- Athletes at B.C. The place held Ukrainian flags while people mobilized across the region.
- People listened while speakers at a protest in downtown Vancouver Sunday asked the global community to do better to help Ukraine as Russian military forces went on some cities.
British Columbians offer help to Ukrainians:
Athletes at B.C. The place had Ukrainian flags, individuals mobilized across the region, and others made contributions over the weekend to help Ukraine as it meets continued invasions by Russia.
Displays of solidarity on Saturday and Sunday are the most recent instances of how people in British Columbia have been attempting to offer help and support for people in Ukraine since the full-scale attack started on Feb. 24.
Almost 229,000 British Columbians have Ukrainian origin, according to the 2016 census, making up five percent of the region’s population, more than the Canadian average.
Approximately 130,000 individuals in the region have Russian ancestry.
This weekend, Russian armies persisted in bombing Ukrainian cities, and the number of people moved from the nation rose to 1.4 million.
At B.C. Place in Vancouver on Saturday, a player individually from the Vancouver Whitecaps and New York City F.C. held a Ukrainian flag onto the field as part of a pre-game ceremony indicating backing for the embattled nation. At the same time, individuals in the crowd also displayed pro-Ukrainian banners.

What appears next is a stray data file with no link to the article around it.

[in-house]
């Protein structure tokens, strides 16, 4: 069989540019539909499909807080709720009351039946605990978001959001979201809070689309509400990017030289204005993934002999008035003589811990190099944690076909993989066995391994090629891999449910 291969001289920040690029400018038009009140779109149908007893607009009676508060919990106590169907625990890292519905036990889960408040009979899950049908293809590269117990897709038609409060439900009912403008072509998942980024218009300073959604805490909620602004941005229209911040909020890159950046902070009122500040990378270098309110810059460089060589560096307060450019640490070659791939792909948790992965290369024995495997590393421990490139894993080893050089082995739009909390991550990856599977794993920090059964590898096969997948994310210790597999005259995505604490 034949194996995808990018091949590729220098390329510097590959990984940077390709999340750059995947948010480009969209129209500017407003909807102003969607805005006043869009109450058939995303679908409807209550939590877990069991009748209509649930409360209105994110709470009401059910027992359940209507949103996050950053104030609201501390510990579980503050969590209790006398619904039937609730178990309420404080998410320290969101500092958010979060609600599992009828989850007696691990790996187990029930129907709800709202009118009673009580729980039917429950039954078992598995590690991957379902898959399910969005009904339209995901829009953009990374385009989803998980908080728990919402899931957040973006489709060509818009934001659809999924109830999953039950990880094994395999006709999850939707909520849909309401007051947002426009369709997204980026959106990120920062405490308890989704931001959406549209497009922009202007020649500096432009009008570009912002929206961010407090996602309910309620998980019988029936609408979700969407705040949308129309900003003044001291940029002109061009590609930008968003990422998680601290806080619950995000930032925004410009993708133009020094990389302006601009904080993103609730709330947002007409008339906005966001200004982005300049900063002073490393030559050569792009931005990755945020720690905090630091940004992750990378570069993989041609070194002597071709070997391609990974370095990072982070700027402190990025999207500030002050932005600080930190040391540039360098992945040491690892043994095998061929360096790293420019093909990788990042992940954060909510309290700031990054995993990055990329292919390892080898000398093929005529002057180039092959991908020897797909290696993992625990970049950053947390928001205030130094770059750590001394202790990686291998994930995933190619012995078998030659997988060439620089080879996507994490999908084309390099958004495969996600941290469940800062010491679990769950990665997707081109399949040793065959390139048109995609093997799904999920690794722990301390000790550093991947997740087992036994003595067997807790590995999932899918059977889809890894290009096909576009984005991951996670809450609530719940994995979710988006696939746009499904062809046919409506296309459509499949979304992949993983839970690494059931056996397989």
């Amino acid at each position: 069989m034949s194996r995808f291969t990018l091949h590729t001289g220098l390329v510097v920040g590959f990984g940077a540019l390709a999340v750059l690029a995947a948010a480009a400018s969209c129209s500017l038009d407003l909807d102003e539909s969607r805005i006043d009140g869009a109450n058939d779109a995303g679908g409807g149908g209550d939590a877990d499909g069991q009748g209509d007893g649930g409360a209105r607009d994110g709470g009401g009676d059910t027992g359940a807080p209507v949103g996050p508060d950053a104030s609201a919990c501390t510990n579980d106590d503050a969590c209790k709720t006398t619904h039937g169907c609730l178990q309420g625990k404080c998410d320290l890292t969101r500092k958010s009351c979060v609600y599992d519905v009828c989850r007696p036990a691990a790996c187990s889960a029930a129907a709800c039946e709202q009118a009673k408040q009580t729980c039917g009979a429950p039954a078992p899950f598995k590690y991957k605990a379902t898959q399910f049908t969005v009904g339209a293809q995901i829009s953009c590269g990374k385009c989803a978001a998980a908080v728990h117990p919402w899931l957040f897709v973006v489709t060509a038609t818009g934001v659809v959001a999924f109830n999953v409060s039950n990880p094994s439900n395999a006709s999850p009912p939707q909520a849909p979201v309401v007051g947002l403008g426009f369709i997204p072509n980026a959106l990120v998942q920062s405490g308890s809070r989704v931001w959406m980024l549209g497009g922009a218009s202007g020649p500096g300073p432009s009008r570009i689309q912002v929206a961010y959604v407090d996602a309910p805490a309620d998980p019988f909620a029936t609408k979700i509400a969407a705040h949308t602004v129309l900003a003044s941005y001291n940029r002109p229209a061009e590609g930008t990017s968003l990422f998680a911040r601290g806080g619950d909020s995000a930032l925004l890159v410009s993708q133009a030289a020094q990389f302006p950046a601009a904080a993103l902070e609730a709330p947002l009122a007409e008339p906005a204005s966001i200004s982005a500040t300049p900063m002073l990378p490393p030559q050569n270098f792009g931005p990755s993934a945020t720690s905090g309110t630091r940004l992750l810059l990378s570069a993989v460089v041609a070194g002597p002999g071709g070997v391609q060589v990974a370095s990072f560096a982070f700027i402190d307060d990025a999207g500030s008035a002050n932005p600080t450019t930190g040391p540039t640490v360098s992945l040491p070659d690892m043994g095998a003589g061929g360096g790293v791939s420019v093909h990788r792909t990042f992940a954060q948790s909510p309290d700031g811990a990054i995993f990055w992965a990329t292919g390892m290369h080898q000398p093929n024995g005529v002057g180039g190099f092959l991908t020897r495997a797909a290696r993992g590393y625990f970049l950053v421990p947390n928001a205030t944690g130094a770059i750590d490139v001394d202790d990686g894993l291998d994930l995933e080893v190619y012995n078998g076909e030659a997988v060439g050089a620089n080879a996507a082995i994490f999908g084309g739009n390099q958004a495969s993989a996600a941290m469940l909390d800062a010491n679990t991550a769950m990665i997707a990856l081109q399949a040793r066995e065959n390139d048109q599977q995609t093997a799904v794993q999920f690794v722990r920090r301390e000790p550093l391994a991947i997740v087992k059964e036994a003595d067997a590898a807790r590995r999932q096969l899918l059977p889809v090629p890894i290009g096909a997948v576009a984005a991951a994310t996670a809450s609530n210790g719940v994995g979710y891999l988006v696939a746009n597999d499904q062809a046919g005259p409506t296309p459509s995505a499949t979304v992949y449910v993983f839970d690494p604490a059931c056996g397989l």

‘They are taking power’
In Richmond on Saturday, hundreds of people assembled at City Hall to listen to lectures, wave Ukrainian flags, and ask for an end to the war in Ukraine.
Eugene Lupynis with the Ukrainian Community Society of Ivan Franko in Richmond told continued protests like this across B.C. are making a distinction.
“The majority of Ukrainians in Canada have family back in Ukraine, and what we’ve seen and through discussions with our families, they are seeing videos and photos on social media of protests globally, and they are taking power from these rallies and knowing that the world is with them in this war.”
Source – cbc.ca